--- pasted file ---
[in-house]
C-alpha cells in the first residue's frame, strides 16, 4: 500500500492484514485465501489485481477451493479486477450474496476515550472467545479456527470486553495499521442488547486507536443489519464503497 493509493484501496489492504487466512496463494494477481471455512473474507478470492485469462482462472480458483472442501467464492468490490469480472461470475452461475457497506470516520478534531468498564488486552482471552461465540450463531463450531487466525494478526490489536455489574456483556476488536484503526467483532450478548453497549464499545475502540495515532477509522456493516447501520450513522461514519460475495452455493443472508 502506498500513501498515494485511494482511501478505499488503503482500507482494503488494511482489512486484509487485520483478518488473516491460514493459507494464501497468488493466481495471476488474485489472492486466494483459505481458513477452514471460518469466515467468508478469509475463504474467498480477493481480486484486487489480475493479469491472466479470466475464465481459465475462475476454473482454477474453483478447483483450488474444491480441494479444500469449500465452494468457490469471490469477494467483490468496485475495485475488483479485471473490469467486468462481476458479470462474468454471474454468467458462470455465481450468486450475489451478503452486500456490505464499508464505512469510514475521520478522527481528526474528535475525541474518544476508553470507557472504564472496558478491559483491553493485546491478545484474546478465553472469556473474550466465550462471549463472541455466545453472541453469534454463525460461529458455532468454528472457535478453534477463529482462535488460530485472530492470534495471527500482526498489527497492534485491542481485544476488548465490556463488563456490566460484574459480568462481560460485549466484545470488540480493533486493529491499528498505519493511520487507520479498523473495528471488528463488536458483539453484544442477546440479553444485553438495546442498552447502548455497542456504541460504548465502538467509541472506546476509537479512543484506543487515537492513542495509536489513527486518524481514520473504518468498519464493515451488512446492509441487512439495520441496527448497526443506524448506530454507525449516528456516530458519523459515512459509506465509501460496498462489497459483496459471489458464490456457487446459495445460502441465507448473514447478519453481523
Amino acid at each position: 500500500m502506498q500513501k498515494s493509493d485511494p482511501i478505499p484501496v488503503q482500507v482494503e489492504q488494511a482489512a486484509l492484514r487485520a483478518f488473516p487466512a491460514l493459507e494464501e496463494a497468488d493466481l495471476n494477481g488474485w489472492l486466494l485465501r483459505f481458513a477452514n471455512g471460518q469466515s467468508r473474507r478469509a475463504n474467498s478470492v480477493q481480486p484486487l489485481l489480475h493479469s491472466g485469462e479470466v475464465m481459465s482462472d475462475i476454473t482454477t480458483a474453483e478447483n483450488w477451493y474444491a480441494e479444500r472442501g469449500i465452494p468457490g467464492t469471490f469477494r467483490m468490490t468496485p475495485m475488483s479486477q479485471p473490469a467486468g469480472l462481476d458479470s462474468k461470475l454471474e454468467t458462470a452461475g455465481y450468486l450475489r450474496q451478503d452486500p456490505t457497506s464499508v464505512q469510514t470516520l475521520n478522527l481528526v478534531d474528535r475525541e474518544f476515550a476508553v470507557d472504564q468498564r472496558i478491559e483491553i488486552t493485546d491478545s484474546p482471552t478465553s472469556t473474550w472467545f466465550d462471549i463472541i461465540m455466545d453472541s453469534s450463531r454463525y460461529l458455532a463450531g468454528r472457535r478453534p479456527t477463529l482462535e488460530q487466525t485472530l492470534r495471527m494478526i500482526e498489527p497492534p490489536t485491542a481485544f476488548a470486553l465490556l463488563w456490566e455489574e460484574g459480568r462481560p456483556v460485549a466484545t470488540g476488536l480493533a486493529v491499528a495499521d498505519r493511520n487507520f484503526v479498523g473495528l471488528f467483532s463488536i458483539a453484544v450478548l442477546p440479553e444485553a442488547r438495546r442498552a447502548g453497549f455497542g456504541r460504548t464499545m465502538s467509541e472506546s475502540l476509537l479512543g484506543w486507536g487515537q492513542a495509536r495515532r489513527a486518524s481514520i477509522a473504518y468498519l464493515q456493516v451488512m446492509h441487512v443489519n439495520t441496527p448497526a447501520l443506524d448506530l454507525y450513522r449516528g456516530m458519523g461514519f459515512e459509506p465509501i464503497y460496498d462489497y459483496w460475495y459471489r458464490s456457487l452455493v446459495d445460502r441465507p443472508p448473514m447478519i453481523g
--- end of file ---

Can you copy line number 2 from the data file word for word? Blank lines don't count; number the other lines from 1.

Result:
C-alpha cells in the first residue's frame, strides 16, 4: 500500500492484514485465501489485481477451493479486477450474496476515550472467545479456527470486553495499521442488547486507536443489519464503497 493509493484501496489492504487466512496463494494477481471455512473474507478470492485469462482462472480458483472442501467464492468490490469480472461470475452461475457497506470516520478534531468498564488486552482471552461465540450463531463450531487466525494478526490489536455489574456483556476488536484503526467483532450478548453497549464499545475502540495515532477509522456493516447501520450513522461514519460475495452455493443472508 502506498500513501498515494485511494482511501478505499488503503482500507482494503488494511482489512486484509487485520483478518488473516491460514493459507494464501497468488493466481495471476488474485489472492486466494483459505481458513477452514471460518469466515467468508478469509475463504474467498480477493481480486484486487489480475493479469491472466479470466475464465481459465475462475476454473482454477474453483478447483483450488474444491480441494479444500469449500465452494468457490469471490469477494467483490468496485475495485475488483479485471473490469467486468462481476458479470462474468454471474454468467458462470455465481450468486450475489451478503452486500456490505464499508464505512469510514475521520478522527481528526474528535475525541474518544476508553470507557472504564472496558478491559483491553493485546491478545484474546478465553472469556473474550466465550462471549463472541455466545453472541453469534454463525460461529458455532468454528472457535478453534477463529482462535488460530485472530492470534495471527500482526498489527497492534485491542481485544476488548465490556463488563456490566460484574459480568462481560460485549466484545470488540480493533486493529491499528498505519493511520487507520479498523473495528471488528463488536458483539453484544442477546440479553444485553438495546442498552447502548455497542456504541460504548465502538467509541472506546476509537479512543484506543487515537492513542495509536489513527486518524481514520473504518468498519464493515451488512446492509441487512439495520441496527448497526443506524448506530454507525449516528456516530458519523459515512459509506465509501460496498462489497459483496459471489458464490456457487446459495445460502441465507448473514447478519453481523